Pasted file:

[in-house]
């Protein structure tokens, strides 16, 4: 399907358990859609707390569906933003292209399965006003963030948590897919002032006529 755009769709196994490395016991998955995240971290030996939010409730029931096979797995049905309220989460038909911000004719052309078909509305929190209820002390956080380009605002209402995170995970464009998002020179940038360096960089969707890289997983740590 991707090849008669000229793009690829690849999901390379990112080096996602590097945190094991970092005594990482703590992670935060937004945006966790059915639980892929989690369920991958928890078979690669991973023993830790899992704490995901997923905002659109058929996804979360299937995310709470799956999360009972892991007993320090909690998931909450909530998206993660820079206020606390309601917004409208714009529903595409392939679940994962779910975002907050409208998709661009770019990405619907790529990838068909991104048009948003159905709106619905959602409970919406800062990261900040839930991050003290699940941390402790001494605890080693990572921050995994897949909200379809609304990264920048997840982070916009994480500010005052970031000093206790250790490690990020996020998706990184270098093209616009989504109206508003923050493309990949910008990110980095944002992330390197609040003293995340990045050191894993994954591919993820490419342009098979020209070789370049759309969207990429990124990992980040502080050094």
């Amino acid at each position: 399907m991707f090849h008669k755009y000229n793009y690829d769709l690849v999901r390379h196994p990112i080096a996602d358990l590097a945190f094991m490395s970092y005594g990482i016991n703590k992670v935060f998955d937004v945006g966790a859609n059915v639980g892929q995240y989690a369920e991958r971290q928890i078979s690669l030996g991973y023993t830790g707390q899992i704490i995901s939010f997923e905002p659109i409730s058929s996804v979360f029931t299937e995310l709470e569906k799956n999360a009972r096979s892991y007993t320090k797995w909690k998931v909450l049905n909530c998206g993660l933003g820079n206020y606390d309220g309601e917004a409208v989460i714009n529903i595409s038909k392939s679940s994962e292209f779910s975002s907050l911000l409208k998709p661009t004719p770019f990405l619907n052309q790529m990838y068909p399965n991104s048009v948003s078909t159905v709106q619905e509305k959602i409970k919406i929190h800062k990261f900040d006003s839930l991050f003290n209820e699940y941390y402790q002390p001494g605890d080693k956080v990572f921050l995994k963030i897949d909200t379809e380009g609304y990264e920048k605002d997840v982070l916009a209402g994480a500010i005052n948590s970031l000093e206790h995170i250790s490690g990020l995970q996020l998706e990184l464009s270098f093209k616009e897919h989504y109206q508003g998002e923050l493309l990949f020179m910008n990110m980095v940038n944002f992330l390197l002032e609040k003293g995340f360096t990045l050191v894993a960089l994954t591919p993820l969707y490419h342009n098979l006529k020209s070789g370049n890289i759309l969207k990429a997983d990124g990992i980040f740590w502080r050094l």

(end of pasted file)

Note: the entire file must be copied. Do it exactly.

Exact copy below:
[in-house]
């Protein structure tokens, strides 16, 4: 399907358990859609707390569906933003292209399965006003963030948590897919002032006529 755009769709196994490395016991998955995240971290030996939010409730029931096979797995049905309220989460038909911000004719052309078909509305929190209820002390956080380009605002209402995170995970464009998002020179940038360096960089969707890289997983740590 991707090849008669000229793009690829690849999901390379990112080096996602590097945190094991970092005594990482703590992670935060937004945006966790059915639980892929989690369920991958928890078979690669991973023993830790899992704490995901997923905002659109058929996804979360299937995310709470799956999360009972892991007993320090909690998931909450909530998206993660820079206020606390309601917004409208714009529903595409392939679940994962779910975002907050409208998709661009770019990405619907790529990838068909991104048009948003159905709106619905959602409970919406800062990261900040839930991050003290699940941390402790001494605890080693990572921050995994897949909200379809609304990264920048997840982070916009994480500010005052970031000093206790250790490690990020996020998706990184270098093209616009989504109206508003923050493309990949910008990110980095944002992330390197609040003293995340990045050191894993994954591919993820490419342009098979020209070789370049759309969207990429990124990992980040502080050094």
């Amino acid at each position: 399907m991707f090849h008669k755009y000229n793009y690829d769709l690849v999901r390379h196994p990112i080096a996602d358990l590097a945190f094991m490395s970092y005594g990482i016991n703590k992670v935060f998955d937004v945006g966790a859609n059915v639980g892929q995240y989690a369920e991958r971290q928890i078979s690669l030996g991973y023993t830790g707390q899992i704490i995901s939010f997923e905002p659109i409730s058929s996804v979360f029931t299937e995310l709470e569906k799956n999360a009972r096979s892991y007993t320090k797995w909690k998931v909450l049905n909530c998206g993660l933003g820079n206020y606390d309220g309601e917004a409208v989460i714009n529903i595409s038909k392939s679940s994962e292209f779910s975002s907050l911000l409208k998709p661009t004719p770019f990405l619907n052309q790529m990838y068909p399965n991104s048009v948003s078909t159905v709106q619905e509305k959602i409970k919406i929190h800062k990261f900040d006003s839930l991050f003290n209820e699940y941390y402790q002390p001494g605890d080693k956080v990572f921050l995994k963030i897949d909200t379809e380009g609304y990264e920048k605002d997840v982070l916009a209402g994480a500010i005052n948590s970031l000093e206790h995170i250790s490690g990020l995970q996020l998706e990184l464009s270098f093209k616009e897919h989504y109206q508003g998002e923050l493309l990949f020179m910008n990110m980095v940038n944002f992330l390197l002032e609040k003293g995340f360096t990045l050191v894993a960089l994954t591919p993820l969707y490419h342009n098979l006529k020209s070789g370049n890289i759309l969207k990429a997983d990124g990992i980040f740590w502080r050094l």